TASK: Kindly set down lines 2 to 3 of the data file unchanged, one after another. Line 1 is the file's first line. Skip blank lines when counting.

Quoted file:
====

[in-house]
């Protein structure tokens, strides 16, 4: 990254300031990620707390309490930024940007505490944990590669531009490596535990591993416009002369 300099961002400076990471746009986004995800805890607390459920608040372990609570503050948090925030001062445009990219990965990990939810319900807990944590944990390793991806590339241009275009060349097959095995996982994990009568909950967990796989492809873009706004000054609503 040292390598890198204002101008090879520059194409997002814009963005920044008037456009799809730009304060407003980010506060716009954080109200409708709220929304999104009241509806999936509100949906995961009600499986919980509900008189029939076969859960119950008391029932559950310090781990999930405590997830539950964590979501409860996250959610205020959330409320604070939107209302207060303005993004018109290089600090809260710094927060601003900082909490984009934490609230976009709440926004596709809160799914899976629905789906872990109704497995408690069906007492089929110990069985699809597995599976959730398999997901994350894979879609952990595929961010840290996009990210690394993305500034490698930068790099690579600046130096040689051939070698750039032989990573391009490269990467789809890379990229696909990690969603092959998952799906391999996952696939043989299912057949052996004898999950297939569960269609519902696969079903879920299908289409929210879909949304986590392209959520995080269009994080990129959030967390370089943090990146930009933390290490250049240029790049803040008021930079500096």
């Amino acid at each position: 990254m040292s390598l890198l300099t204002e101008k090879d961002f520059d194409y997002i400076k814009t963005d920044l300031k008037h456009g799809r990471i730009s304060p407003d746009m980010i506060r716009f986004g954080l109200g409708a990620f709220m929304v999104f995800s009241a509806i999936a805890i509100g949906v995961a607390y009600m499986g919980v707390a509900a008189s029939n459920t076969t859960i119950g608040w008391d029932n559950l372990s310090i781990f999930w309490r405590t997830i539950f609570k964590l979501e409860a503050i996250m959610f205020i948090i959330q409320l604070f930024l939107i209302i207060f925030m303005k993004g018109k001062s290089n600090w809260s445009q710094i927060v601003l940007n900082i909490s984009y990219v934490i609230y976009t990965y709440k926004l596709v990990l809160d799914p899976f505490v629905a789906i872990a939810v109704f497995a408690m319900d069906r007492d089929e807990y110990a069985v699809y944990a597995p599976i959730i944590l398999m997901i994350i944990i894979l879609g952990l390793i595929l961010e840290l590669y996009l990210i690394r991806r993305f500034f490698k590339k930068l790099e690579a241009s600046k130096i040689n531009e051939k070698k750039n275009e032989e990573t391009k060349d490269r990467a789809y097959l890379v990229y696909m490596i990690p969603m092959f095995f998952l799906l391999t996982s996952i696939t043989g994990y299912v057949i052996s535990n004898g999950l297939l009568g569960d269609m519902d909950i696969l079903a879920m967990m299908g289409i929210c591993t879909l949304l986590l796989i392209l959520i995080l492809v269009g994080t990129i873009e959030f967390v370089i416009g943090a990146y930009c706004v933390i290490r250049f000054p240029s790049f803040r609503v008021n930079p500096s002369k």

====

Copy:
């Protein structure tokens, strides 16, 4: 990254300031990620707390309490930024940007505490944990590669531009490596535990591993416009002369 300099961002400076990471746009986004995800805890607390459920608040372990609570503050948090925030001062445009990219990965990990939810319900807990944590944990390793991806590339241009275009060349097959095995996982994990009568909950967990796989492809873009706004000054609503 040292390598890198204002101008090879520059194409997002814009963005920044008037456009799809730009304060407003980010506060716009954080109200409708709220929304999104009241509806999936509100949906995961009600499986919980509900008189029939076969859960119950008391029932559950310090781990999930405590997830539950964590979501409860996250959610205020959330409320604070939107209302207060303005993004018109290089600090809260710094927060601003900082909490984009934490609230976009709440926004596709809160799914899976629905789906872990109704497995408690069906007492089929110990069985699809597995599976959730398999997901994350894979879609952990595929961010840290996009990210690394993305500034490698930068790099690579600046130096040689051939070698750039032989990573391009490269990467789809890379990229696909990690969603092959998952799906391999996952696939043989299912057949052996004898999950297939569960269609519902696969079903879920299908289409929210879909949304986590392209959520995080269009994080990129959030967390370089943090990146930009933390290490250049240029790049803040008021930079500096």
């Amino acid at each position: 990254m040292s390598l890198l300099t204002e101008k090879d961002f520059d194409y997002i400076k814009t963005d920044l300031k008037h456009g799809r990471i730009s304060p407003d746009m980010i506060r716009f986004g954080l109200g409708a990620f709220m929304v999104f995800s009241a509806i999936a805890i509100g949906v995961a607390y009600m499986g919980v707390a509900a008189s029939n459920t076969t859960i119950g608040w008391d029932n559950l372990s310090i781990f999930w309490r405590t997830i539950f609570k964590l979501e409860a503050i996250m959610f205020i948090i959330q409320l604070f930024l939107i209302i207060f925030m303005k993004g018109k001062s290089n600090w809260s445009q710094i927060v601003l940007n900082i909490s984009y990219v934490i609230y976009t990965y709440k926004l596709v990990l809160d799914p899976f505490v629905a789906i872990a939810v109704f497995a408690m319900d069906r007492d089929e807990y110990a069985v699809y944990a597995p599976i959730i944590l398999m997901i994350i944990i894979l879609g952990l390793i595929l961010e840290l590669y996009l990210i690394r991806r993305f500034f490698k590339k930068l790099e690579a241009s600046k130096i040689n531009e051939k070698k750039n275009e032989e990573t391009k060349d490269r990467a789809y097959l890379v990229y696909m490596i990690p969603m092959f095995f998952l799906l391999t996982s996952i696939t043989g994990y299912v057949i052996s535990n004898g999950l297939l009568g569960d269609m519902d909950i696969l079903a879920m967990m299908g289409i929210c591993t879909l949304l986590l796989i392209l959520i995080l492809v269009g994080t990129i873009e959030f967390v370089i416009g943090a990146y930009c706004v933390i290490r250049f000054p240029s790049f803040r609503v008021n930079p500096s002369k």